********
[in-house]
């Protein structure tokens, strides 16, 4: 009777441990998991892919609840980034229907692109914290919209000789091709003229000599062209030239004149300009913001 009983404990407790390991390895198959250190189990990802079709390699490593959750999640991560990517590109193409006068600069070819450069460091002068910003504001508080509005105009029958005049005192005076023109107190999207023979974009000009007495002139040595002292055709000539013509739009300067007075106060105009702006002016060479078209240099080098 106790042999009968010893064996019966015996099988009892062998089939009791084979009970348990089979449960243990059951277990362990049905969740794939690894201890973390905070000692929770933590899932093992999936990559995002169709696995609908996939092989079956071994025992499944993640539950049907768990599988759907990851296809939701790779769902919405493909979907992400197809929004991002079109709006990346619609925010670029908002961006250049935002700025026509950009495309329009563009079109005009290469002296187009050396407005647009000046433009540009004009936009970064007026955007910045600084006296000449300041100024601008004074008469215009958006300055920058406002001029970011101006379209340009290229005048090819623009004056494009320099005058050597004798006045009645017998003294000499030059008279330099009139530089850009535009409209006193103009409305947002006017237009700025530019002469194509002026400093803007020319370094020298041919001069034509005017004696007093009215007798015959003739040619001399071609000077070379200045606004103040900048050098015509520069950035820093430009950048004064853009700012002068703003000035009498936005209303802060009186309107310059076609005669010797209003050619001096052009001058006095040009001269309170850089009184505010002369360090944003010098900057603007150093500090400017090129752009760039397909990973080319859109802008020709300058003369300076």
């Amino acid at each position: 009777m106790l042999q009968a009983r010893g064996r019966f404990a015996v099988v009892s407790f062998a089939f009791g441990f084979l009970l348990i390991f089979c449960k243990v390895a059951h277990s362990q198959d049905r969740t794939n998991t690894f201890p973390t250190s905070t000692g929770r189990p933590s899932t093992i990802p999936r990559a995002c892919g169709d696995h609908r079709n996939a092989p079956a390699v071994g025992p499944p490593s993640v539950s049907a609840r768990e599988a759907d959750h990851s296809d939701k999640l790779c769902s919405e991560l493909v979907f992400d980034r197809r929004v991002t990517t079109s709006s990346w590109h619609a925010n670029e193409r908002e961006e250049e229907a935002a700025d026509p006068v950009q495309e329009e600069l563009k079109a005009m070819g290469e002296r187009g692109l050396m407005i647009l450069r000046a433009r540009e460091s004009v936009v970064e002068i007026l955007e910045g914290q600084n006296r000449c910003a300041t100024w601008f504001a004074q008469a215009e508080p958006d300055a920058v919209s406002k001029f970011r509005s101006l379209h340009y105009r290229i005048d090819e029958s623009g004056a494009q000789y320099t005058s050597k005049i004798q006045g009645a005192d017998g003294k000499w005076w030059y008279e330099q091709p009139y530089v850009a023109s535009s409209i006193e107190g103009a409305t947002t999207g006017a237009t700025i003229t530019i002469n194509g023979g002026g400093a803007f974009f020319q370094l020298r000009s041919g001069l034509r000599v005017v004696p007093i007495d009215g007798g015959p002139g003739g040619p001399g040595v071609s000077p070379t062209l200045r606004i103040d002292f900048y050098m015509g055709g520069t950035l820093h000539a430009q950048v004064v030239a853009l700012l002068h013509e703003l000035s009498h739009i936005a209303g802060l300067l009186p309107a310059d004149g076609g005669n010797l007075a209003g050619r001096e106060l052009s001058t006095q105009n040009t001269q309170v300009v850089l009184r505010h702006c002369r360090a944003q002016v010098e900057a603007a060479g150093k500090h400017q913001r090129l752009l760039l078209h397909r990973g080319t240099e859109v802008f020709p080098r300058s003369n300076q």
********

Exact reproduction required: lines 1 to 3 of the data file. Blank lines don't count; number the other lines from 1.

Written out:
[in-house]
């Protein structure tokens, strides 16, 4: 009777441990998991892919609840980034229907692109914290919209000789091709003229000599062209030239004149300009913001 009983404990407790390991390895198959250190189990990802079709390699490593959750999640991560990517590109193409006068600069070819450069460091002068910003504001508080509005105009029958005049005192005076023109107190999207023979974009000009007495002139040595002292055709000539013509739009300067007075106060105009702006002016060479078209240099080098 106790042999009968010893064996019966015996099988009892062998089939009791084979009970348990089979449960243990059951277990362990049905969740794939690894201890973390905070000692929770933590899932093992999936990559995002169709696995609908996939092989079956071994025992499944993640539950049907768990599988759907990851296809939701790779769902919405493909979907992400197809929004991002079109709006990346619609925010670029908002961006250049935002700025026509950009495309329009563009079109005009290469002296187009050396407005647009000046433009540009004009936009970064007026955007910045600084006296000449300041100024601008004074008469215009958006300055920058406002001029970011101006379209340009290229005048090819623009004056494009320099005058050597004798006045009645017998003294000499030059008279330099009139530089850009535009409209006193103009409305947002006017237009700025530019002469194509002026400093803007020319370094020298041919001069034509005017004696007093009215007798015959003739040619001399071609000077070379200045606004103040900048050098015509520069950035820093430009950048004064853009700012002068703003000035009498936005209303802060009186309107310059076609005669010797209003050619001096052009001058006095040009001269309170850089009184505010002369360090944003010098900057603007150093500090400017090129752009760039397909990973080319859109802008020709300058003369300076």
């Amino acid at each position: 009777m106790l042999q009968a009983r010893g064996r019966f404990a015996v099988v009892s407790f062998a089939f009791g441990f084979l009970l348990i390991f089979c449960k243990v390895a059951h277990s362990q198959d049905r969740t794939n998991t690894f201890p973390t250190s905070t000692g929770r189990p933590s899932t093992i990802p999936r990559a995002c892919g169709d696995h609908r079709n996939a092989p079956a390699v071994g025992p499944p490593s993640v539950s049907a609840r768990e599988a759907d959750h990851s296809d939701k999640l790779c769902s919405e991560l493909v979907f992400d980034r197809r929004v991002t990517t079109s709006s990346w590109h619609a925010n670029e193409r908002e961006e250049e229907a935002a700025d026509p006068v950009q495309e329009e600069l563009k079109a005009m070819g290469e002296r187009g692109l050396m407005i647009l450069r000046a433009r540009e460091s004009v936009v970064e002068i007026l955007e910045g914290q600084n006296r000449c910003a300041t100024w601008f504001a004074q008469a215009e508080p958006d300055a920058v919209s406002k001029f970011r509005s101006l379209h340009y105009r290229i005048d090819e029958s623009g004056a494009q000789y320099t005058s050597k005049i004798q006045g009645a005192d017998g003294k000499w005076w030059y008279e330099q091709p009139y530089v850009a023109s535009s409209i006193e107190g103009a409305t947002t999207g006017a237009t700025i003229t530019i002469n194509g023979g002026g400093a803007f974009f020319q370094l020298r000009s041919g001069l034509r000599v005017v004696p007093i007495d009215g007798g015959p002139g003739g040619p001399g040595v071609s000077p070379t062209l200045r606004i103040d002292f900048y050098m015509g055709g520069t950035l820093h000539a430009q950048v004064v030239a853009l700012l002068h013509e703003l000035s009498h739009i936005a209303g802060l300067l009186p309107a310059d004149g076609g005669n010797l007075a209003g050619r001096e106060l052009s001058t006095q105009n040009t001269q309170v300009v850089l009184r505010h702006c002369r360090a944003q002016v010098e900057a603007a060479g150093k500090h400017q913001r090129l752009l760039l078209h397909r990973g080319t240099e859109v802008f020709p080098r300058s003369n300076q």